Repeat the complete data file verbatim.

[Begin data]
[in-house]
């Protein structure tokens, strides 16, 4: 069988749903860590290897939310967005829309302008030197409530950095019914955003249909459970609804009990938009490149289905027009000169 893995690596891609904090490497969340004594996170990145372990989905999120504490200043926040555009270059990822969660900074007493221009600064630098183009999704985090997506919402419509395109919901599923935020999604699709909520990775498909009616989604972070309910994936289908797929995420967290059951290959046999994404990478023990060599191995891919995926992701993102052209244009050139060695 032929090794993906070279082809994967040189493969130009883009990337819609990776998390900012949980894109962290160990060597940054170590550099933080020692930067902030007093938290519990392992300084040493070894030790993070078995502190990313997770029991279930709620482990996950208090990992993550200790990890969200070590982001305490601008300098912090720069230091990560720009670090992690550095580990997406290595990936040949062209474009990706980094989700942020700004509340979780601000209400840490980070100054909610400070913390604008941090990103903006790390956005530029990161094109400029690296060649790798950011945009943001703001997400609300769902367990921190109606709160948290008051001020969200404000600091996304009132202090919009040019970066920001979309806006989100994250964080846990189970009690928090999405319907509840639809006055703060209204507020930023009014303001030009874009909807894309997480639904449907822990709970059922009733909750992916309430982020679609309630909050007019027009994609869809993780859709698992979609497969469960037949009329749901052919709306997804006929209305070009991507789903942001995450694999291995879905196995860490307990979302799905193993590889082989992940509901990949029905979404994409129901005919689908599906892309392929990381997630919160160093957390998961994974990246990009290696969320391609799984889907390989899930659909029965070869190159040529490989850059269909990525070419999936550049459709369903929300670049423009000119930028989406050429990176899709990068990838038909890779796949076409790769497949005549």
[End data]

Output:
[in-house]
């Protein structure tokens, strides 16, 4: 069988749903860590290897939310967005829309302008030197409530950095019914955003249909459970609804009990938009490149289905027009000169 893995690596891609904090490497969340004594996170990145372990989905999120504490200043926040555009270059990822969660900074007493221009600064630098183009999704985090997506919402419509395109919901599923935020999604699709909520990775498909009616989604972070309910994936289908797929995420967290059951290959046999994404990478023990060599191995891919995926992701993102052209244009050139060695 032929090794993906070279082809994967040189493969130009883009990337819609990776998390900012949980894109962290160990060597940054170590550099933080020692930067902030007093938290519990392992300084040493070894030790993070078995502190990313997770029991279930709620482990996950208090990992993550200790990890969200070590982001305490601008300098912090720069230091990560720009670090992690550095580990997406290595990936040949062209474009990706980094989700942020700004509340979780601000209400840490980070100054909610400070913390604008941090990103903006790390956005530029990161094109400029690296060649790798950011945009943001703001997400609300769902367990921190109606709160948290008051001020969200404000600091996304009132202090919009040019970066920001979309806006989100994250964080846990189970009690928090999405319907509840639809006055703060209204507020930023009014303001030009874009909807894309997480639904449907822990709970059922009733909750992916309430982020679609309630909050007019027009994609869809993780859709698992979609497969469960037949009329749901052919709306997804006929209305070009991507789903942001995450694999291995879905196995860490307990979302799905193993590889082989992940509901990949029905979404994409129901005919689908599906892309392929990381997630919160160093957390998961994974990246990009290696969320391609799984889907390989899930659909029965070869190159040529490989850059269909990525070419999936550049459709369903929300670049423009000119930028989406050429990176899709990068990838038909890779796949076409790769497949005549």